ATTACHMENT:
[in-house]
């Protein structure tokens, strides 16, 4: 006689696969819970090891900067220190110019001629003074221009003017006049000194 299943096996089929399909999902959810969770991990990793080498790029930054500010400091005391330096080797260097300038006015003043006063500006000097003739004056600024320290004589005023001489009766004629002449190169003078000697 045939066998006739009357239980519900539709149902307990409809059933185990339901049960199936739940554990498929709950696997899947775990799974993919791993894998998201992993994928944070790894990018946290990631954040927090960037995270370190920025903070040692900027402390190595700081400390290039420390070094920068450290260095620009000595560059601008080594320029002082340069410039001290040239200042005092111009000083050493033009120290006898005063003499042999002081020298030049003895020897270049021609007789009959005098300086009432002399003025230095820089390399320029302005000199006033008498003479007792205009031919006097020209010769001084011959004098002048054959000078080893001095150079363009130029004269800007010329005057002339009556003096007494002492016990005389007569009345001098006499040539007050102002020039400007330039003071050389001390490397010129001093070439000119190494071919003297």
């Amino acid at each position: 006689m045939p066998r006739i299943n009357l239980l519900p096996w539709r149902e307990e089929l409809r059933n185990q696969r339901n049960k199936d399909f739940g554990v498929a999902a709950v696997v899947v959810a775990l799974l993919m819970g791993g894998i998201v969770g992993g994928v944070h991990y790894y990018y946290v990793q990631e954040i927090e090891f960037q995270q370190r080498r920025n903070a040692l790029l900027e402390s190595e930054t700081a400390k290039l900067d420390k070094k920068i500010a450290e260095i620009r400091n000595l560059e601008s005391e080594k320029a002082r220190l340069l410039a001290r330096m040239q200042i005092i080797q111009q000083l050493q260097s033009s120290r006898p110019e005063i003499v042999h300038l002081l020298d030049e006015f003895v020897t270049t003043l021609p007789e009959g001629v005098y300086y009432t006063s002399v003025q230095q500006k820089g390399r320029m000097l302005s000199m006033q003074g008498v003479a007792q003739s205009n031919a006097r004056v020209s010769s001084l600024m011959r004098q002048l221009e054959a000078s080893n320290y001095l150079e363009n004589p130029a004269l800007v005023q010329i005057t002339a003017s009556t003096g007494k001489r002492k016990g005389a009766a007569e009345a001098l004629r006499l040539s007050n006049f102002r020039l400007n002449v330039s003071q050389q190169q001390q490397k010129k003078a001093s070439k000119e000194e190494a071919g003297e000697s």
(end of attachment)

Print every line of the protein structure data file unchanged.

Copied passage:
[in-house]
């Protein structure tokens, strides 16, 4: 006689696969819970090891900067220190110019001629003074221009003017006049000194 299943096996089929399909999902959810969770991990990793080498790029930054500010400091005391330096080797260097300038006015003043006063500006000097003739004056600024320290004589005023001489009766004629002449190169003078000697 045939066998006739009357239980519900539709149902307990409809059933185990339901049960199936739940554990498929709950696997899947775990799974993919791993894998998201992993994928944070790894990018946290990631954040927090960037995270370190920025903070040692900027402390190595700081400390290039420390070094920068450290260095620009000595560059601008080594320029002082340069410039001290040239200042005092111009000083050493033009120290006898005063003499042999002081020298030049003895020897270049021609007789009959005098300086009432002399003025230095820089390399320029302005000199006033008498003479007792205009031919006097020209010769001084011959004098002048054959000078080893001095150079363009130029004269800007010329005057002339009556003096007494002492016990005389007569009345001098006499040539007050102002020039400007330039003071050389001390490397010129001093070439000119190494071919003297």
């Amino acid at each position: 006689m045939p066998r006739i299943n009357l239980l519900p096996w539709r149902e307990e089929l409809r059933n185990q696969r339901n049960k199936d399909f739940g554990v498929a999902a709950v696997v899947v959810a775990l799974l993919m819970g791993g894998i998201v969770g992993g994928v944070h991990y790894y990018y946290v990793q990631e954040i927090e090891f960037q995270q370190r080498r920025n903070a040692l790029l900027e402390s190595e930054t700081a400390k290039l900067d420390k070094k920068i500010a450290e260095i620009r400091n000595l560059e601008s005391e080594k320029a002082r220190l340069l410039a001290r330096m040239q200042i005092i080797q111009q000083l050493q260097s033009s120290r006898p110019e005063i003499v042999h300038l002081l020298d030049e006015f003895v020897t270049t003043l021609p007789e009959g001629v005098y300086y009432t006063s002399v003025q230095q500006k820089g390399r320029m000097l302005s000199m006033q003074g008498v003479a007792q003739s205009n031919a006097r004056v020209s010769s001084l600024m011959r004098q002048l221009e054959a000078s080893n320290y001095l150079e363009n004589p130029a004269l800007v005023q010329i005057t002339a003017s009556t003096g007494k001489r002492k016990g005389a009766a007569e009345a001098l004629r006499l040539s007050n006049f102002r020039l400007n002449v330039s003071q050389q190169q001390q490397k010129k003078a001093s070439k000119e000194e190494a071919g003297e000697s």